Throughout my professional career there have been several points at which the perfect piece of insight came at just the right moment. Often, this insight came to me in the form of a book.
In 2011, I was working for Google, arguably a great place to work for someone keen on embracing a work structure that favors productivity over the business. Yet, there came a moment when I knew that it was going to be my last job; that in the very near future, I would create something on my own that allowed me to live the type of life I craved.
They gave me the tools I needed to develop the processes and procedures that systematized my business to a degree that affords me freedoms of many types.
The insight I gained also changed my mindset in regard to money – a shift that has been critical to growing Youzign in a profitable and holistic way.
1. The Four Hour Work Week by Tim Ferriss
As a New York Times Best Seller, Tim Ferriss’ book has changed the lives of many who want to live a freedom-based life while still growing professionally. I read this book a year before starting Youzign and gained the motivation I needed to make my dream a reality.
It solidified in my mind that it is possible to create a business that supports a specific lifestyle, one that values travel and free time over grinding out 80-hour work weeks.
It also became the basis of the culture of Youzign: work where you want, when you want as long as the job gets done. I am proud of the fact that we do not have a traditional company structure. My twenty collegues at Youzign have never been a slave to a Youzign timeclock; and they never will.
From a business perspective, this book taught me the value of the Pareto Principle and how it applies to growing a business. Focusing hard on the 20% of the work that was yielding 80% of the results enabled me to set detailed objectives down the task level.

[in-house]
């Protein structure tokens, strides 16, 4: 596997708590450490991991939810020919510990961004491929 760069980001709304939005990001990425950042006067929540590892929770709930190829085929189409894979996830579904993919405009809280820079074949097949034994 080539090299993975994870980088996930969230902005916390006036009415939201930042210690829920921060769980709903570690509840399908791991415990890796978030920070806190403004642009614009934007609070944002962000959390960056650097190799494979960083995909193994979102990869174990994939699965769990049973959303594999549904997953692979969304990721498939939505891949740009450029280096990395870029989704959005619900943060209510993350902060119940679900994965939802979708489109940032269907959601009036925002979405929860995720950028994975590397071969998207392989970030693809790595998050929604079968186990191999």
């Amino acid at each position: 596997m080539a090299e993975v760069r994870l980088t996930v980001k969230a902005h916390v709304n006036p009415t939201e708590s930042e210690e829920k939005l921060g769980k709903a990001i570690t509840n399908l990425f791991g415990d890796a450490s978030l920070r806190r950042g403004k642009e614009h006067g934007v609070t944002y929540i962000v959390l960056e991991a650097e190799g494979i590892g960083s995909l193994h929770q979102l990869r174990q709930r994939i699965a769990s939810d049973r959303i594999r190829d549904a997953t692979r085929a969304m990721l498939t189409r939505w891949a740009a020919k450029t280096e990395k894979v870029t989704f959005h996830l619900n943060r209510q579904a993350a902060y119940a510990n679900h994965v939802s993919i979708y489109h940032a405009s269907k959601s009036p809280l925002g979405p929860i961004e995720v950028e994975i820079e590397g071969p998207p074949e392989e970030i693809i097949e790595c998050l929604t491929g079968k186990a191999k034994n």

Instead of becoming bogged-down in a never ending list of action items, my team and I focus on three to five main business objectives per a month.
This approach also helped me identify my own value within the company: the time I spend organizing our objectives and creating sales materials drives more revenue into the company than anything else I do throughout the course of a day. This realization alone has given me a tremendous amount of personal freedom as I now focus on only doing what is important instead of trying to do everything.
Finally, this book introduced me to the value of systems. While it was not something I implemented immediately, I knew that I had this tool in my back pocket and that as soon as I was ready, I could pull it out and use it take the business where it needed to go.
In the years that followed, I implemented an outsourcing system that ensures unimportant and tedious tasks are handled by someone else. Support, billing and responding are handled by an outsource team. Letting go of these tasks has freed more than my time – it has freed my mind.
Perhaps the most relevant example of this mindset change is a rule we implemented very early at Youzign: all business decisions that cost less than $100 do not need my approval.
This way, my team is empowered to make these decisions on their own and to take ownership of the results; as a bonus, I do not have to waste time thinking about these minor expense decisions and can remain focused on what matters most.
2. The E-Myth by Michael Gerber
With The Four Hour Work Week, I was just beginning to dip my toe into the world of systems. After reading The E-Myth, I was diving headfirst into the deep end of the pool.
After roughly two years in business, I was at a critical moment with YMB Properties. I was becoming overwhelmed by the amount of work it required to continue growing the business on my own and needed a way to continue the growth without giving up more than I wanted to lose.